Khadra gradually comes to see the ugly face of racism, not only from fellow Americans but also within the diverse Muslim communities. One particular disturbing incident is when Khadra is bullied by the Lott boys of the neighbourhood. They target her veil and make no secret of their utter aversion to it through their derision: ‘Look, raghead’s got hair under that piece of shit’ (Kahf 2006:124). Another is when Zuhura’s henna is held in the community room of The fallen Timbers Townhouse complex, and the clubhouse is trashed by clan members who leave obscene messages: ‘RAGHEADS DIE. They were signed: KKK, 100% USA’ (Kahf 2006:82). Learners should be prompted to make connections to their own situations. Many countries are plagued by anti-Muslim sentiment at the moment. Kahf also addresses the very heterogenic spectrum of Muslims and their own prejudices among one another. Khan et al. (2007:391) assert that Kahf’s novel is ‘unapologetic and uncelebratory in its presentation of American Muslims’.

Khadra’s parents have a very rigid belief system. Khadra slowly becomes aware that the ideal of the Dawah Center (where her parents work) of ‘no racism in Islam’ is just a smokescreen of denial that frustrates any efforts to ‘deal with the prejudices’ that exist among Muslims (Kahf 2006:137). Eyad, Khadra’s brother, is infatuated with Maha, an Arab Muslim girl, who: ‘had impeccable character, was active at the mosque, and wore flawless hijab with not a hair showing’ (Kahf 2006:138). When Eyad requests Wajdy, his father, to consider proposing on his behalf, Wajdy’s reaction is: ‘But for heavens’ sake, she’s black as coal!’ (Kahf 2006:139). Bitsy, Khadra’s roommate, whose Iranian name was actually Fatima-Zahra Gordafarid before she changed it (not to be associated with Muslims), immediately judges Khadra when she sees her the first time in hijab: ‘you’re not one of those fanatics, are you?’ (Kahf 2006:363). Kahdra’s friend Chrïf, who regards himself as a secular Muslim, equates Islam with barbaric practices: ‘If you believe in Islam you have to believe in cutting off hands and stoning and shit’ (Kahf 2006:343). These words confirm the stereotypical view held by many (including Muslims themselves) that the veil is of necessity a symbol of fanaticism. The constant conflict between Sunni, Shia and Suffi Muslims is also alluded to in Kahf’s novel. Mention is made of Muslims in Iran rallying for change and removal of the Shah. Most people at the Dawah Center read The Forerunner to be kept up to date about events in Iran. Khadra comments that everyone at the Dawah Center ‘believed that an Islamic state and an Islamic society was, or should be, the hope of every believing Muslim today’ (Kahf 2006:62). How ironic that precisely because of this desire, fundamentalism is responsible for the dire situation in countries like Syria and Iraq. Khadra’s father poses the question: ‘But if Iranian Muslims made an Islamic state, would that count, being Shia?’ (Kahf 2006:62). Thus he emphasises the ideological differences within Islamic religious groups.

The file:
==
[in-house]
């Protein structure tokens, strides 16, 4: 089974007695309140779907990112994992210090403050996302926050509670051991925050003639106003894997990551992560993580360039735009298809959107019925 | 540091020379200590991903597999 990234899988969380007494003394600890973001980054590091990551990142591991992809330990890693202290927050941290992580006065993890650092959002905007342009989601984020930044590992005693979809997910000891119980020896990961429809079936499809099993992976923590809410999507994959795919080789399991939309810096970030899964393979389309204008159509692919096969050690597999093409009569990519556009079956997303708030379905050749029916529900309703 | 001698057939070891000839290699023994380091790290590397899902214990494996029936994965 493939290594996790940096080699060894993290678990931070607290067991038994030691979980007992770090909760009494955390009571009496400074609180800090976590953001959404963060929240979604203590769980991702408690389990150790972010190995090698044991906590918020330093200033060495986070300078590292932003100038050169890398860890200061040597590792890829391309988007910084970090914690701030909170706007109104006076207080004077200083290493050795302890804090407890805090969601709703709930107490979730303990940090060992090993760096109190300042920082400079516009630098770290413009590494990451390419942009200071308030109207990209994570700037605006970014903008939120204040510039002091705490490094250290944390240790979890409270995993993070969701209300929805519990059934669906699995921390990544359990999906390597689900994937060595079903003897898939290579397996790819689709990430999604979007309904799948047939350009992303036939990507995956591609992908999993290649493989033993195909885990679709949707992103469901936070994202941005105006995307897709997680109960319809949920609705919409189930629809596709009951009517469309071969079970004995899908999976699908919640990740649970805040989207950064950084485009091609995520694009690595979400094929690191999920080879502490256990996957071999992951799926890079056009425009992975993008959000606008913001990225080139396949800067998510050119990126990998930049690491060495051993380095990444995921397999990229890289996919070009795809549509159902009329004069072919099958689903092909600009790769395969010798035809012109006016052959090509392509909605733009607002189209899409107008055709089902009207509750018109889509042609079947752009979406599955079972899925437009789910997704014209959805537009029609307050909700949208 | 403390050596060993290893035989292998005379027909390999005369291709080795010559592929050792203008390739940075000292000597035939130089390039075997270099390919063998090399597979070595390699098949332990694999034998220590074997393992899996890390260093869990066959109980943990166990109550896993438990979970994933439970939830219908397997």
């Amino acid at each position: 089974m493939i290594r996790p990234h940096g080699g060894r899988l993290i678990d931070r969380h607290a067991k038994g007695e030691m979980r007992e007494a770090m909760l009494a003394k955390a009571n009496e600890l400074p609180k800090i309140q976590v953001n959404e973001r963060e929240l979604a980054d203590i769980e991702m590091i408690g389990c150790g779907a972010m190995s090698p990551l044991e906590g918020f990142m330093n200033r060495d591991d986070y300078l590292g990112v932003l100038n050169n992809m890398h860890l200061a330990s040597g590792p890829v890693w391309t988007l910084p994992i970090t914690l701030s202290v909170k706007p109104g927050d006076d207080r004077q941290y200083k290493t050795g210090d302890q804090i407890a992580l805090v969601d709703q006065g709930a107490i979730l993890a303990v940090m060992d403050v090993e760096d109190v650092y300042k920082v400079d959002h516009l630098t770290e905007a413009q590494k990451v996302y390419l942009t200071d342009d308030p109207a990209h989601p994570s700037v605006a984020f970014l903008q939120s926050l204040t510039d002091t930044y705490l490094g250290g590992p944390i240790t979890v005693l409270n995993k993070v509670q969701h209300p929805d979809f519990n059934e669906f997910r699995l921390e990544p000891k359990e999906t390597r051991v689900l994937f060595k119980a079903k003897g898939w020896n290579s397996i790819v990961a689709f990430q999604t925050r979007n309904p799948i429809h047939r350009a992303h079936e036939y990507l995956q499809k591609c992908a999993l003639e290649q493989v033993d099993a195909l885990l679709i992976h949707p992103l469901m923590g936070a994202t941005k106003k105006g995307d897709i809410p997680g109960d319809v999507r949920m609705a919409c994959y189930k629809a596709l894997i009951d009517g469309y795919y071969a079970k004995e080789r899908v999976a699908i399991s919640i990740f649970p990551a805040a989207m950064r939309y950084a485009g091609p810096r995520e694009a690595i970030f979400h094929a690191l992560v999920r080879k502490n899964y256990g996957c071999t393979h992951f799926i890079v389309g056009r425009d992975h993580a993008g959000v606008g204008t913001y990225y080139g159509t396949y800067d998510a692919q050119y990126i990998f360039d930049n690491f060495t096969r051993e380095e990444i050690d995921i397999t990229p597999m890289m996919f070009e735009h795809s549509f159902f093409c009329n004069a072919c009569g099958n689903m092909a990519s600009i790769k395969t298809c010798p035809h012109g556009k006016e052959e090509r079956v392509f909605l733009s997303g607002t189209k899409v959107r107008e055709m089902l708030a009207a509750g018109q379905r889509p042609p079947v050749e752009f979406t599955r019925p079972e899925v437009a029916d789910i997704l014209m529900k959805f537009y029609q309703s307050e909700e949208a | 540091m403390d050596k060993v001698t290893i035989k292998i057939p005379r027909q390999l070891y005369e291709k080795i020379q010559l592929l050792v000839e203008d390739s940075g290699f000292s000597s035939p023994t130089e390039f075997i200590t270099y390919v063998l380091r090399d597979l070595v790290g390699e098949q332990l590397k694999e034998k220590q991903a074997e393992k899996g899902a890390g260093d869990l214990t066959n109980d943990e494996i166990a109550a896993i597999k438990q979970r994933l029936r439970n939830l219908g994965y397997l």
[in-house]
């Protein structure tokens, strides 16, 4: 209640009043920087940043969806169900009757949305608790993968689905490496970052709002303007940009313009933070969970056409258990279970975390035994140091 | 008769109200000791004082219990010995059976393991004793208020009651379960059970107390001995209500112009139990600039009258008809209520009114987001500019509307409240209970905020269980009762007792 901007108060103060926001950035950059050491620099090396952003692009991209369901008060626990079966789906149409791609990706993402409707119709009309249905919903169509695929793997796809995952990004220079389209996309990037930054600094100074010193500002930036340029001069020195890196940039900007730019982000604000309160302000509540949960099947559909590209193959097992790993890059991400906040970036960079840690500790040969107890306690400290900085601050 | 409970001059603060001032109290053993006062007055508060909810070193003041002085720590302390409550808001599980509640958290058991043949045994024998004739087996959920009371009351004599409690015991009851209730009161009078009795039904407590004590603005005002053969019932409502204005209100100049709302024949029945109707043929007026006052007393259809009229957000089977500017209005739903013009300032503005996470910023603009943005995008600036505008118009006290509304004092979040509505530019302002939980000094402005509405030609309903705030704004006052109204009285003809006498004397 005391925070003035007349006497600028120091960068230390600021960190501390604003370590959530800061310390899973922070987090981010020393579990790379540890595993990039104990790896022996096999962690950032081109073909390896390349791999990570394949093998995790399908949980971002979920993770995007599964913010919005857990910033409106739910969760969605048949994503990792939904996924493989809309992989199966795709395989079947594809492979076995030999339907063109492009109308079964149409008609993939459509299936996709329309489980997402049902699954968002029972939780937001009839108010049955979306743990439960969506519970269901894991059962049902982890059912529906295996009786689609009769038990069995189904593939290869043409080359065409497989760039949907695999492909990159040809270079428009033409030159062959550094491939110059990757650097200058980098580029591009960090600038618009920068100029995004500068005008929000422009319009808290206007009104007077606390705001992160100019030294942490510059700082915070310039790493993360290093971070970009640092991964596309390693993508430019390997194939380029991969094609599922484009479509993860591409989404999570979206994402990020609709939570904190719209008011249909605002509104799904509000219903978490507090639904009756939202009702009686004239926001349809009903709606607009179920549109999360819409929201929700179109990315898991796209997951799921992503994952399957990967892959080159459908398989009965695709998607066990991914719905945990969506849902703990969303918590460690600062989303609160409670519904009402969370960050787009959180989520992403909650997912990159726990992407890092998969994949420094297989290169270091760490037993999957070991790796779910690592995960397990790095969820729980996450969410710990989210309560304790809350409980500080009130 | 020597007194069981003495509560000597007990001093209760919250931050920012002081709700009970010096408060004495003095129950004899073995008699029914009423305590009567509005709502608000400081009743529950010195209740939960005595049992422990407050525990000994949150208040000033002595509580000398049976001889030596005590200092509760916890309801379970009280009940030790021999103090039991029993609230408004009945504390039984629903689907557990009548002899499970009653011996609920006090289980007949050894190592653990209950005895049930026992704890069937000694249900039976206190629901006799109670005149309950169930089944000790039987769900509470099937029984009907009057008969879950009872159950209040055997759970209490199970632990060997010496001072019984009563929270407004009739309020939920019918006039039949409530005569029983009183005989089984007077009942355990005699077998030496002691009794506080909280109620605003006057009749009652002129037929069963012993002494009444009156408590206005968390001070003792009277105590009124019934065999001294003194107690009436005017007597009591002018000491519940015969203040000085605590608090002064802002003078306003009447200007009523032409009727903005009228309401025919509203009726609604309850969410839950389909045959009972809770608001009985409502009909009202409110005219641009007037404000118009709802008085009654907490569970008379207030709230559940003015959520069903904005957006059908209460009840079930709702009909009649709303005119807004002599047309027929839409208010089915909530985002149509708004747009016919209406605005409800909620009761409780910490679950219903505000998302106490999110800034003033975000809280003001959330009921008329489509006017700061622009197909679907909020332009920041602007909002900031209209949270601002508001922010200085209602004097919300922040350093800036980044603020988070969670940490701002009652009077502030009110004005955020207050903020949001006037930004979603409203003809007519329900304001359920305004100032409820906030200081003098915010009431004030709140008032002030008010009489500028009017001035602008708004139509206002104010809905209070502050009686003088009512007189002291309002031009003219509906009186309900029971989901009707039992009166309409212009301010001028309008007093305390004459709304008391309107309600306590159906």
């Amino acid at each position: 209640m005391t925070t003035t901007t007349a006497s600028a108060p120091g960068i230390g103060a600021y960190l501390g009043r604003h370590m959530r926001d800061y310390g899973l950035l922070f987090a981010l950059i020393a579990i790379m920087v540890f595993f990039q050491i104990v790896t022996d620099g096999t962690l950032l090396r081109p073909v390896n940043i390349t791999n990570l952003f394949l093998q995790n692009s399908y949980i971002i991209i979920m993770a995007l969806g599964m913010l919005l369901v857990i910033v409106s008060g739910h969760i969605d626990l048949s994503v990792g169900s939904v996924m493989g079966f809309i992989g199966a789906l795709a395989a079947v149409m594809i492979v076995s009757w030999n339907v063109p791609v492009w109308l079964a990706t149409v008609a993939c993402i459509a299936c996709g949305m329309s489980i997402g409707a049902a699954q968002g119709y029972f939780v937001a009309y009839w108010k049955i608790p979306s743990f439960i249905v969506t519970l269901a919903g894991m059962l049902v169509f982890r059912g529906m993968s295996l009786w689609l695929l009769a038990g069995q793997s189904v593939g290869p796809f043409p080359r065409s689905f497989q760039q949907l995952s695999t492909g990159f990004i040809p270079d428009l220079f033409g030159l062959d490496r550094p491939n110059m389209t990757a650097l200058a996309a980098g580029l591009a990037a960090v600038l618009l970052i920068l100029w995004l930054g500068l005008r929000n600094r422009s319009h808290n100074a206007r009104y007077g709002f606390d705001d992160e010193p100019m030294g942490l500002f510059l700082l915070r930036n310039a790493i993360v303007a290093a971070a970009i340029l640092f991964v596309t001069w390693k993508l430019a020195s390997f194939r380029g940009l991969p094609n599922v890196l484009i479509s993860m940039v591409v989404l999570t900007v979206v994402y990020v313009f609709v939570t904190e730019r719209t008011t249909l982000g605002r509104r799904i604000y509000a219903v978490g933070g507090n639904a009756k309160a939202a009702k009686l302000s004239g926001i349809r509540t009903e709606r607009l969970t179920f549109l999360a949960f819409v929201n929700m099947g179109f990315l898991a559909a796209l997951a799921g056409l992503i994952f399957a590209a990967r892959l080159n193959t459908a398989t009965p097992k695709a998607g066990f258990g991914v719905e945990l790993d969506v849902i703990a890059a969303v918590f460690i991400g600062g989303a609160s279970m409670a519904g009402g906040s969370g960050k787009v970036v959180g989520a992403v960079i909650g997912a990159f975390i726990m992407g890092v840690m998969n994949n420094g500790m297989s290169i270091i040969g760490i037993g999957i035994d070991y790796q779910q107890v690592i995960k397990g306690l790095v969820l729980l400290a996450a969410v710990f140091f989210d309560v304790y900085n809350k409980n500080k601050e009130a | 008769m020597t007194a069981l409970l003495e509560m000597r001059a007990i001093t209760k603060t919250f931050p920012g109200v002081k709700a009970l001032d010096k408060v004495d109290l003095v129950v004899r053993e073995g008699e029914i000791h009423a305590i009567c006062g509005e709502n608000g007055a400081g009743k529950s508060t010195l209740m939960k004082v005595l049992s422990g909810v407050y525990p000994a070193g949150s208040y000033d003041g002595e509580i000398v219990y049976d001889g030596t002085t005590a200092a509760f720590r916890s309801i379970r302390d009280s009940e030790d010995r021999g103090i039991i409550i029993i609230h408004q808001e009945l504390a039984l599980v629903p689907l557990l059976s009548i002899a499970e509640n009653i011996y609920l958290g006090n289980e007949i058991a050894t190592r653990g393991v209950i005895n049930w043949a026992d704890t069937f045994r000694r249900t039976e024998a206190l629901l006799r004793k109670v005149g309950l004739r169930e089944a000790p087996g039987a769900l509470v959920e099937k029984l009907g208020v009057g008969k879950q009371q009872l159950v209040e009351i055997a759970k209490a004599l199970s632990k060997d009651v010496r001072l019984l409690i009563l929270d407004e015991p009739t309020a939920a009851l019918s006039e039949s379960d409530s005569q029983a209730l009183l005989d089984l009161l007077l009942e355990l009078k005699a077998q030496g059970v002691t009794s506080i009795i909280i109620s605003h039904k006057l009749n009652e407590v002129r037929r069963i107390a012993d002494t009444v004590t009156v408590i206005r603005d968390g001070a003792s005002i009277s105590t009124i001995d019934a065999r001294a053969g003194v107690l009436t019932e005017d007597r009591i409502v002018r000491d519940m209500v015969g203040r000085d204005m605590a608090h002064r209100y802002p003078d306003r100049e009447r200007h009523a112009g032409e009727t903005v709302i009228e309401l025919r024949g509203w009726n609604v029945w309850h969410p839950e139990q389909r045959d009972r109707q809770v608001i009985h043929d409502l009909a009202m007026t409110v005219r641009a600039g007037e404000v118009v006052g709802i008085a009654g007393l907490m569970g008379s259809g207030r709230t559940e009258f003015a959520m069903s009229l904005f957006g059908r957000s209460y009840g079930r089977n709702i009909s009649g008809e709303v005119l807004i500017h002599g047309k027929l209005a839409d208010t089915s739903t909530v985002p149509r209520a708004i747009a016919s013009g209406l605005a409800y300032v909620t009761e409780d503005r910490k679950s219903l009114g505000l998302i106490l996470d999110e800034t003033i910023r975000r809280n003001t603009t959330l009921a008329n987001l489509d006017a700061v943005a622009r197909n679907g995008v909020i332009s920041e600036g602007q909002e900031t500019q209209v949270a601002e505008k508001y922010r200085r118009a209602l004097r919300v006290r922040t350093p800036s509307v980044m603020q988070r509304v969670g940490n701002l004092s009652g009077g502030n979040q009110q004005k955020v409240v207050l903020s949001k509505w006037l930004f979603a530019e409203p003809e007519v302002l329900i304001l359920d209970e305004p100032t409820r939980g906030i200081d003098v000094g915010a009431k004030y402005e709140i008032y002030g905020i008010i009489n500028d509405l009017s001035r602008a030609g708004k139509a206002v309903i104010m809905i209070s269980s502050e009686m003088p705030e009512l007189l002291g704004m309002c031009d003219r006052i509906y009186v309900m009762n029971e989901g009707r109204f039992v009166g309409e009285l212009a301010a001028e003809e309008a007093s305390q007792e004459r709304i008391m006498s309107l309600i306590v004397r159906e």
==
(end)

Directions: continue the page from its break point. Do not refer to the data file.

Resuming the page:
Those being more liberal are also regarded with disgust by more conservative Muslims. Mention is made of the Mishawaka Muslims, who had ‘mixed American things in with Islam’, and who ‘needed a refresher course in real Islam’, and who did shocking things in the mosque, like ‘play volleyball with men and women together’ (Kahf 2006:103). Khadra is completely disillusioned with her cousin’s Saudi Arabian male friends when she visits the country and is harassed. Alkarawi and Bahar (2013:103) assert that Khadra and her cousin’s actions rupture ‘the boundaries between veiled and unveiled Muslim women and destabilises a dichotomy between veiled and unveiled, assumed to be fixed’. These males just assume that because Khadra is from America, she refrains from wearing a veil there, and that she is available sexually. Toossi (2014:640) comments that the Muslim woman whether veiled or not ‘appears as always already improperly covered’. In other words, in certain cases she can be punished for wearing a veil and in others for not wearing one. The possibility of being judged is always present.

Many of Khadra’s prejudices are deconstructed when she meets Joy and her family who belong to the local Sufi community. Joy’s next-door neighbour Im Lifty makes such a profound impression on Khadra with her sweet, homely, familial ways that she is forced to engage in introspection:

What other homes of similar sweetness and joy had they passed by all these years, insisting as they did on their separateness and specialness, then? What a waste. Something started to unravel in Khadra there in the kitchen, bringing her almost to the point of secret tears. (Kahf 2006:189)